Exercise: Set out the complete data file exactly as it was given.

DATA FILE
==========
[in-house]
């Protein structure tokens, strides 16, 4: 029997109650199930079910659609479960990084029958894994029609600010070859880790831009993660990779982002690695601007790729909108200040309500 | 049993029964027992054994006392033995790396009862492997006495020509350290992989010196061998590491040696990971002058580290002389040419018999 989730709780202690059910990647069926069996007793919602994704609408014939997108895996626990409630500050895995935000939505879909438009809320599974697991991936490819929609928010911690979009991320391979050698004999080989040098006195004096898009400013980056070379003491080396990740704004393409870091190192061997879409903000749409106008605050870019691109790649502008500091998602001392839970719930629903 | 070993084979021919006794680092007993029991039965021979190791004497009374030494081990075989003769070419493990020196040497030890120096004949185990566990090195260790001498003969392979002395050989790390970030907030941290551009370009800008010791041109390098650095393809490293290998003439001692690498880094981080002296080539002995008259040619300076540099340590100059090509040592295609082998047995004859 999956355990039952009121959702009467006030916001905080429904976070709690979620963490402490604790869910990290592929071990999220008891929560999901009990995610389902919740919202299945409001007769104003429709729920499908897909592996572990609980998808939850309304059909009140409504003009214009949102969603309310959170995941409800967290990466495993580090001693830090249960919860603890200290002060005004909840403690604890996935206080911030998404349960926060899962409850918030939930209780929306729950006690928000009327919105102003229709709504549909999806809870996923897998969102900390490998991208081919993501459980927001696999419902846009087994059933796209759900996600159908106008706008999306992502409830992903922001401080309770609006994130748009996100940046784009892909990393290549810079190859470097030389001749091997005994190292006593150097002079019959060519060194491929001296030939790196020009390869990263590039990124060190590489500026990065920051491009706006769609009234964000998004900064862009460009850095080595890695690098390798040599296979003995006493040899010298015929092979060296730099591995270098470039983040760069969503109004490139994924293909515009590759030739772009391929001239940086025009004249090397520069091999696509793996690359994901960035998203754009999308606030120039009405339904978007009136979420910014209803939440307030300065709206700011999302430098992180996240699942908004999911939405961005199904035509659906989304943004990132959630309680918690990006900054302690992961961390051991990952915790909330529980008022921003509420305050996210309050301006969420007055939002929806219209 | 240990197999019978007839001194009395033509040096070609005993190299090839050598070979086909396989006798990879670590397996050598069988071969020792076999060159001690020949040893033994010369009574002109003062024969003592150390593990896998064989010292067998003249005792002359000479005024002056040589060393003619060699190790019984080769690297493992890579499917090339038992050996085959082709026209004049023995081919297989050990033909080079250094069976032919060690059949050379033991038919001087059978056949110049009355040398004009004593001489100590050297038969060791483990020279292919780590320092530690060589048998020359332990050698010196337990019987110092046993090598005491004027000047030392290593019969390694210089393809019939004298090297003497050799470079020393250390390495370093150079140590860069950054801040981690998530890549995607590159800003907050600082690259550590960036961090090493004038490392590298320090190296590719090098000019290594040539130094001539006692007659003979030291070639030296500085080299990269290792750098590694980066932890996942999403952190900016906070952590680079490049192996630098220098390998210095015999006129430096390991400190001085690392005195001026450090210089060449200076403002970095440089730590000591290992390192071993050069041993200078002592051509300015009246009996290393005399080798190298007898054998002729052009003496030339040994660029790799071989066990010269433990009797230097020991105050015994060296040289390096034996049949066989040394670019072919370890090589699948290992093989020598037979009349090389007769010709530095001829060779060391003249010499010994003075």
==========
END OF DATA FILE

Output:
[in-house]
């Protein structure tokens, strides 16, 4: 029997109650199930079910659609479960990084029958894994029609600010070859880790831009993660990779982002690695601007790729909108200040309500 | 049993029964027992054994006392033995790396009862492997006495020509350290992989010196061998590491040696990971002058580290002389040419018999 989730709780202690059910990647069926069996007793919602994704609408014939997108895996626990409630500050895995935000939505879909438009809320599974697991991936490819929609928010911690979009991320391979050698004999080989040098006195004096898009400013980056070379003491080396990740704004393409870091190192061997879409903000749409106008605050870019691109790649502008500091998602001392839970719930629903 | 070993084979021919006794680092007993029991039965021979190791004497009374030494081990075989003769070419493990020196040497030890120096004949185990566990090195260790001498003969392979002395050989790390970030907030941290551009370009800008010791041109390098650095393809490293290998003439001692690498880094981080002296080539002995008259040619300076540099340590100059090509040592295609082998047995004859 999956355990039952009121959702009467006030916001905080429904976070709690979620963490402490604790869910990290592929071990999220008891929560999901009990995610389902919740919202299945409001007769104003429709729920499908897909592996572990609980998808939850309304059909009140409504003009214009949102969603309310959170995941409800967290990466495993580090001693830090249960919860603890200290002060005004909840403690604890996935206080911030998404349960926060899962409850918030939930209780929306729950006690928000009327919105102003229709709504549909999806809870996923897998969102900390490998991208081919993501459980927001696999419902846009087994059933796209759900996600159908106008706008999306992502409830992903922001401080309770609006994130748009996100940046784009892909990393290549810079190859470097030389001749091997005994190292006593150097002079019959060519060194491929001296030939790196020009390869990263590039990124060190590489500026990065920051491009706006769609009234964000998004900064862009460009850095080595890695690098390798040599296979003995006493040899010298015929092979060296730099591995270098470039983040760069969503109004490139994924293909515009590759030739772009391929001239940086025009004249090397520069091999696509793996690359994901960035998203754009999308606030120039009405339904978007009136979420910014209803939440307030300065709206700011999302430098992180996240699942908004999911939405961005199904035509659906989304943004990132959630309680918690990006900054302690992961961390051991990952915790909330529980008022921003509420305050996210309050301006969420007055939002929806219209 | 240990197999019978007839001194009395033509040096070609005993190299090839050598070979086909396989006798990879670590397996050598069988071969020792076999060159001690020949040893033994010369009574002109003062024969003592150390593990896998064989010292067998003249005792002359000479005024002056040589060393003619060699190790019984080769690297493992890579499917090339038992050996085959082709026209004049023995081919297989050990033909080079250094069976032919060690059949050379033991038919001087059978056949110049009355040398004009004593001489100590050297038969060791483990020279292919780590320092530690060589048998020359332990050698010196337990019987110092046993090598005491004027000047030392290593019969390694210089393809019939004298090297003497050799470079020393250390390495370093150079140590860069950054801040981690998530890549995607590159800003907050600082690259550590960036961090090493004038490392590298320090190296590719090098000019290594040539130094001539006692007659003979030291070639030296500085080299990269290792750098590694980066932890996942999403952190900016906070952590680079490049192996630098220098390998210095015999006129430096390991400190001085690392005195001026450090210089060449200076403002970095440089730590000591290992390192071993050069041993200078002592051509300015009246009996290393005399080798190298007898054998002729052009003496030339040994660029790799071989066990010269433990009797230097020991105050015994060296040289390096034996049949066989040394670019072919370890090589699948290992093989020598037979009349090389007769010709530095001829060779060391003249010499010994003075």